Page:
So while everyone is saying that John Boehner is irresponsible and has lost control, I think he’s a genius. A lot of the time, he’s going with the flow of his caucus. But he’s also used their craziness as leverage to extract meaningful concession from President Obama and Senate Democrats. At the same time, he’s avoided any fiscal disaster while keeping his speakership. I still hold out hope that he’s going to find a way around a government shutdown. He may not have an exact plan, but he has a strategy:

  1. Lie to his caucus, allow them to “take control” and make it seem as if disaster will strike
  2. Use that desperation to subtly change the conversation to the upcoming disaster and extract concessions from Democrats
  3. Go back to his caucus, say he got everything he could and convince them to vote to avoid the crisis at the last minute
  4. Keep his speakership by allowing himself to seem weak and extract some concessions
  5. Lather, rinse, repeat

It’s worked over and over again and allowed Republicans to swing policy to the right in situations where they have zero leverage. Boehner has stopped the base from causing a fiscal crisis and still kept his speakership. Call him irresponsible. Call him crazy. Call him reckless. Call him whatever you want, but John Boehner has been a brilliant speaker for the Republican Party and Democrats have underestimated him for far too long.

A New Proposal for Syria

Here’s an idea for a way the President and Congress could enforce its red line over Syria using chemical weapons without actually lobbing cruise missiles at Damascus: Congress could pass a bill authorizing President Obama to use force against Assad if he uses chemical weapons again. The goal here is to enforce the red line without actually enforcing it. It’s tough to accomplish, but it’s doable.

Let’s start by stipulating that the Administration’s goal right now is to deter Assad or any other ruler from ever using chemical weapons again. The question, then, is what is the best way to accomplish that while also looking out for our national security?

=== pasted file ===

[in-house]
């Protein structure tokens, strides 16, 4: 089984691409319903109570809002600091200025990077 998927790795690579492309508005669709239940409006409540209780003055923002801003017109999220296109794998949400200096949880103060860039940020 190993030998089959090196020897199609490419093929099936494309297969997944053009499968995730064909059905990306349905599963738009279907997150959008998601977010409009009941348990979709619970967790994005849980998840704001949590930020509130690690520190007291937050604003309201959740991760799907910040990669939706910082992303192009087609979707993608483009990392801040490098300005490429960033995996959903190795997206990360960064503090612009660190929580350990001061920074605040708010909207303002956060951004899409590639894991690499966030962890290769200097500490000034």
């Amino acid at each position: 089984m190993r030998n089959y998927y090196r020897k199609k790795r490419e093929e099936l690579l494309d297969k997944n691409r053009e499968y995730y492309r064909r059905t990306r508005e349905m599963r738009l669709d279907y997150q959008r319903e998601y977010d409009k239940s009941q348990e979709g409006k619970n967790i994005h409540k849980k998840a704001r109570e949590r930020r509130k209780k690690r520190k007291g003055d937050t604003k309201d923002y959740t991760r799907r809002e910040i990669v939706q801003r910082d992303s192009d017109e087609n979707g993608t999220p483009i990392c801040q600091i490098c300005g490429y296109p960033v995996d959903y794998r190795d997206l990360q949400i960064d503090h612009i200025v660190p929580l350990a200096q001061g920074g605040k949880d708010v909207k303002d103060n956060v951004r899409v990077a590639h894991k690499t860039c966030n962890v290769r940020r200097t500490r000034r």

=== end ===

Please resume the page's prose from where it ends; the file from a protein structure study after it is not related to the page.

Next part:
Obama has decided that only a forceful response will demonstrate to Assad that he meant it when he said chemical weapons use was a red line. But the military strategy the President has proposed was described by Secretary of State John Kerry as “unbelievably small” and would likely inflict limited damage on Assad’s capabilities. The strike would be more symbolic than anything else.

There are no good options on Syria.
There are no good options on Syria.

The problem is that this attack has many risks and limited upside. Shooting a couple of missiles a Syria will do little to convince Assad that the United States is ready to inflict serious harm upon him if he uses chemical weapons again. The widespread disapproval of a war against Assad demonstrates this clearly. In addition, Assad could respond to such an attack with a disproportionate use of force, such as by attacking Israel, or by using chemical weapons yet again, challenging the U.S. to respond with greater military strength. Escalation is a distinct possibility. Is it worth risking destabilizing the region and possibly drawing the United State into another war in the Middle East to send a weak message?

At the same time, doing nothing indicates to Assad that his use of chemical weapons has no consequences. It’s a dangerous message to send. The Syrian leader could begin gassing his people on a wider scale, under the expectation that the U.S. will respond weakly or not at all. Since Congress has been so resistant to responding to Assad’s use of chemical weapons this time, it’s not unrealistic to think they will respond weakly to another attack as well. That’s a situation we desperately want to avoid.